Darius Makuja, Ph.D., associate professor of religious studies, attended a special United Nations conference on Nov. 3 titled “Confronting the Silence: Perspectives and Dialogue on Structural Racism Against People of African Descent Worldwide.” The event, which was organized by the Office of High Commissioner of Human Rights, was part of the UN’s International Decade for People of African Descent, which will extend from 2015 until 2024. Makuja and his colleagues sought ways to address structural and institutionalized discrimination against people from the world’s second-largest continent, and to achieve justice and equal human rights.
Makuja said that the issue resonates with him on two levels. First, as a native of what is now the Republic of South Sudan, he witnessed the ways in which racism caused “untold suffering” and led to civil wars in which millions of lives were lost. Second, as an educator it is important to him to prepare his students to live in a world that is increasingly diverse and interconnected.
“As a professor, I hope that I share with my students the importance of appreciating unity within diversity irrespective of nationality, race, gender and orientation, religion, ethnicity, or tribal affiliation in one’s life and relationships with others,” said Makuja, who teaches a course titled “Religion, Conflict and Peace in the African Context.’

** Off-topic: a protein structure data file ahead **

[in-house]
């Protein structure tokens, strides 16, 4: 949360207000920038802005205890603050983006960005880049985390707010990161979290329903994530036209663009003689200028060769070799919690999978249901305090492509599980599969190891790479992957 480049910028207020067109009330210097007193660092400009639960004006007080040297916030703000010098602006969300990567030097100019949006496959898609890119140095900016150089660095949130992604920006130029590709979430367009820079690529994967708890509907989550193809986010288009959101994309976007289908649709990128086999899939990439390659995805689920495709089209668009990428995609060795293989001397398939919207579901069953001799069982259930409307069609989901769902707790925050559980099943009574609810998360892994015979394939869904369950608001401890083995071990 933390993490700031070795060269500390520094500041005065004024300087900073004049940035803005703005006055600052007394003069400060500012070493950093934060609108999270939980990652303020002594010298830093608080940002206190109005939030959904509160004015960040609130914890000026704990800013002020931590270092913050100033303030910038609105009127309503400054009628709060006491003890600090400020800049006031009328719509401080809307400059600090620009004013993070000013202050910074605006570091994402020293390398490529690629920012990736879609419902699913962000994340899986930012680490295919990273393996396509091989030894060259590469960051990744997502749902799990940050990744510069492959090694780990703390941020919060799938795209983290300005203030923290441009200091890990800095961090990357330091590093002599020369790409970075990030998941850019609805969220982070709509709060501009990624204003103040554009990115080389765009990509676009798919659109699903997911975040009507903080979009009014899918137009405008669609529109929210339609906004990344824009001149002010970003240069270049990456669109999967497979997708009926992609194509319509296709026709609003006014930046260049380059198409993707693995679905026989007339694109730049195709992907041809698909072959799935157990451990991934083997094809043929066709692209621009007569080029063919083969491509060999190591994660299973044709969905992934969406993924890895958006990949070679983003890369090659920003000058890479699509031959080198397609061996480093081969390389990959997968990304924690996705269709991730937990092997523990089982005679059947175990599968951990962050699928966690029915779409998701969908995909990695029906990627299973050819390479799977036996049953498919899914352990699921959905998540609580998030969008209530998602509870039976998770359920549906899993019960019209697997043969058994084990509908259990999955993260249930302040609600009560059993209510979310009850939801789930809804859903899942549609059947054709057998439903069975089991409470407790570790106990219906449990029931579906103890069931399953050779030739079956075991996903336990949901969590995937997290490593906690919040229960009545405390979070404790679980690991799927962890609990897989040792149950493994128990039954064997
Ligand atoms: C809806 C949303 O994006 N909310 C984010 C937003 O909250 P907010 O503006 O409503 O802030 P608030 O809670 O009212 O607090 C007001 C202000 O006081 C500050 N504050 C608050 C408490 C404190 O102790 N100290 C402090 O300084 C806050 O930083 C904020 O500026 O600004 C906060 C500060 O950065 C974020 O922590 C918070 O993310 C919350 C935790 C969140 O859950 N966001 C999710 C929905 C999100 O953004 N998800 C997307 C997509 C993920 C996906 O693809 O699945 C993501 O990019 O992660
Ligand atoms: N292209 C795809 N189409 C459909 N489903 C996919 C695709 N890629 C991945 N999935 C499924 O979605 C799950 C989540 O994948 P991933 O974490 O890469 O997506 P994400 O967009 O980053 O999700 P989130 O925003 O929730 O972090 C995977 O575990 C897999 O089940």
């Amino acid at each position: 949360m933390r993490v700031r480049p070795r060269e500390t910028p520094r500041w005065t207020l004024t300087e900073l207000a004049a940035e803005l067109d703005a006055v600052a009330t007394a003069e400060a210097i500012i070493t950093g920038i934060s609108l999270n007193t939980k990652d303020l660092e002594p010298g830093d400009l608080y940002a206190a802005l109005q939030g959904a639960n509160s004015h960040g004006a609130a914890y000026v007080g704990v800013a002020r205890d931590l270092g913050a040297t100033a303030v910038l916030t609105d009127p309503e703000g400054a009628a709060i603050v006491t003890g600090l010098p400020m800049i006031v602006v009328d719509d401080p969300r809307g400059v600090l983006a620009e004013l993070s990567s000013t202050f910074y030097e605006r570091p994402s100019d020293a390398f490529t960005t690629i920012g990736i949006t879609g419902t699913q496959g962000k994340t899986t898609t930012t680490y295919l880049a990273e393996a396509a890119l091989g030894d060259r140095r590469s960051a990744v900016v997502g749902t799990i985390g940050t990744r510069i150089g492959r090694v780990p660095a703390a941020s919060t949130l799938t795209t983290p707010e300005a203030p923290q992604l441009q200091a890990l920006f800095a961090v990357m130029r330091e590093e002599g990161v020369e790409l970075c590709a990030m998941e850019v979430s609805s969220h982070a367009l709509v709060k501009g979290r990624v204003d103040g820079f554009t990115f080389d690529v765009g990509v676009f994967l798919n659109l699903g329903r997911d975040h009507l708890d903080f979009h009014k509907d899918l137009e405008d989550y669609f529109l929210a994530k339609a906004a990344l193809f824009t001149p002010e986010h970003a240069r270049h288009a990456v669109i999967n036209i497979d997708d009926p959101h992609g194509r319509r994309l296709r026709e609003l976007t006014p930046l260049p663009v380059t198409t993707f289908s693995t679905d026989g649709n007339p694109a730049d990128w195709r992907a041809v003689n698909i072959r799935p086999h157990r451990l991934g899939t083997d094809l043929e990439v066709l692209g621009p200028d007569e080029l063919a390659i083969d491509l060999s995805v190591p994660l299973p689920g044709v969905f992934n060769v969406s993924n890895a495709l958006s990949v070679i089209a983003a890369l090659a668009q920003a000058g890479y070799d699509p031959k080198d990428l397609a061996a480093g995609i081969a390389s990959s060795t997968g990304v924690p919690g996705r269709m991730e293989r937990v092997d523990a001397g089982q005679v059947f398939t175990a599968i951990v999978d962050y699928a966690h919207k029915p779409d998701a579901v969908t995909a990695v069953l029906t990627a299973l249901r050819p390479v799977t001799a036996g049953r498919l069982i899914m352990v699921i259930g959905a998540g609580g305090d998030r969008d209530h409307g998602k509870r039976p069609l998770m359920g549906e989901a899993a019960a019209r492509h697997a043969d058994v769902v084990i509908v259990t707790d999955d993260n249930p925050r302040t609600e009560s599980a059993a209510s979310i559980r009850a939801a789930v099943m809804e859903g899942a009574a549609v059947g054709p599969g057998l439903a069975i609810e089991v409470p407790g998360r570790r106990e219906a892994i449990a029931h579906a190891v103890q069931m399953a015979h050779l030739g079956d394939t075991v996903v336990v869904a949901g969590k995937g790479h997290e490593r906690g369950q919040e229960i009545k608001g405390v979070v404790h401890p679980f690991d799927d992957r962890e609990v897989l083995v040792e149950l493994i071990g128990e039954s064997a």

During the conference, attendees listened to an address by UNICEF Goodwill Ambassador Harry Belafonte, who has long worked to advance human rights. They also heard from Samira Rice, who son Tamir was fatally shot by police when he was 12 years old, and John Crawford, whose son John was fatally shot by police when he was 22 years old. The response to their words was “emotional, to say the least,” Makuja said.
“This conference presented a reality prevalent worldwide today,” he said. “In countries where (racism) is a fact of life for black people, there is a profound silence and people in those societies tend to ignore the obvious.”
Darius Makuja Faculty Page